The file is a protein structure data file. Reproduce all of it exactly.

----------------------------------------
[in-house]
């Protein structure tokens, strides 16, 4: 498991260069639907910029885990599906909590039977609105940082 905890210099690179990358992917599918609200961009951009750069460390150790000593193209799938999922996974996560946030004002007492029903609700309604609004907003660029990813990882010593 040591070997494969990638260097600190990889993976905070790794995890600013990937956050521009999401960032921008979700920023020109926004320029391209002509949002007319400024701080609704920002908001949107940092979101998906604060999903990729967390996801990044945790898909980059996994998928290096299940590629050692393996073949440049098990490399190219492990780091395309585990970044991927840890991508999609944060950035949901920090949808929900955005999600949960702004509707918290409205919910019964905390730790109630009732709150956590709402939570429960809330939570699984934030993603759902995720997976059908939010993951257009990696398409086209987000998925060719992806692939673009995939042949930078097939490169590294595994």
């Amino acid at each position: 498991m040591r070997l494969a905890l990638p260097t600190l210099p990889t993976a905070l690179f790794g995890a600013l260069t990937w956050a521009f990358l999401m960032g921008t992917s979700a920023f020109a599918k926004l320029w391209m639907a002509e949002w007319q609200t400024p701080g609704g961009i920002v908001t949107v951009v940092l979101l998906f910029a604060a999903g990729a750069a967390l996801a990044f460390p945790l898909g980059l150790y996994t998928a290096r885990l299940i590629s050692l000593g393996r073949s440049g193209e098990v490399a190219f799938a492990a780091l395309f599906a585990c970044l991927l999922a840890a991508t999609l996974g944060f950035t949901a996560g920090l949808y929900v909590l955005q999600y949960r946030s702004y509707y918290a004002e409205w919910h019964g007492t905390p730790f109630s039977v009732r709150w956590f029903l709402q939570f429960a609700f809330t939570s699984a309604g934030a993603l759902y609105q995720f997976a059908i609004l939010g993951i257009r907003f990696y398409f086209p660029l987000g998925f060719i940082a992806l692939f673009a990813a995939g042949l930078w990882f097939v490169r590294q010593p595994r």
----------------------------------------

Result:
[in-house]
């Protein structure tokens, strides 16, 4: 498991260069639907910029885990599906909590039977609105940082 905890210099690179990358992917599918609200961009951009750069460390150790000593193209799938999922996974996560946030004002007492029903609700309604609004907003660029990813990882010593 040591070997494969990638260097600190990889993976905070790794995890600013990937956050521009999401960032921008979700920023020109926004320029391209002509949002007319400024701080609704920002908001949107940092979101998906604060999903990729967390996801990044945790898909980059996994998928290096299940590629050692393996073949440049098990490399190219492990780091395309585990970044991927840890991508999609944060950035949901920090949808929900955005999600949960702004509707918290409205919910019964905390730790109630009732709150956590709402939570429960809330939570699984934030993603759902995720997976059908939010993951257009990696398409086209987000998925060719992806692939673009995939042949930078097939490169590294595994």
């Amino acid at each position: 498991m040591r070997l494969a905890l990638p260097t600190l210099p990889t993976a905070l690179f790794g995890a600013l260069t990937w956050a521009f990358l999401m960032g921008t992917s979700a920023f020109a599918k926004l320029w391209m639907a002509e949002w007319q609200t400024p701080g609704g961009i920002v908001t949107v951009v940092l979101l998906f910029a604060a999903g990729a750069a967390l996801a990044f460390p945790l898909g980059l150790y996994t998928a290096r885990l299940i590629s050692l000593g393996r073949s440049g193209e098990v490399a190219f799938a492990a780091l395309f599906a585990c970044l991927l999922a840890a991508t999609l996974g944060f950035t949901a996560g920090l949808y929900v909590l955005q999600y949960r946030s702004y509707y918290a004002e409205w919910h019964g007492t905390p730790f109630s039977v009732r709150w956590f029903l709402q939570f429960a609700f809330t939570s699984a309604g934030a993603l759902y609105q995720f997976a059908i609004l939010g993951i257009r907003f990696y398409f086209p660029l987000g998925f060719i940082a992806l692939f673009a990813a995939g042949l930078w990882f097939v490169r590294q010593p595994r």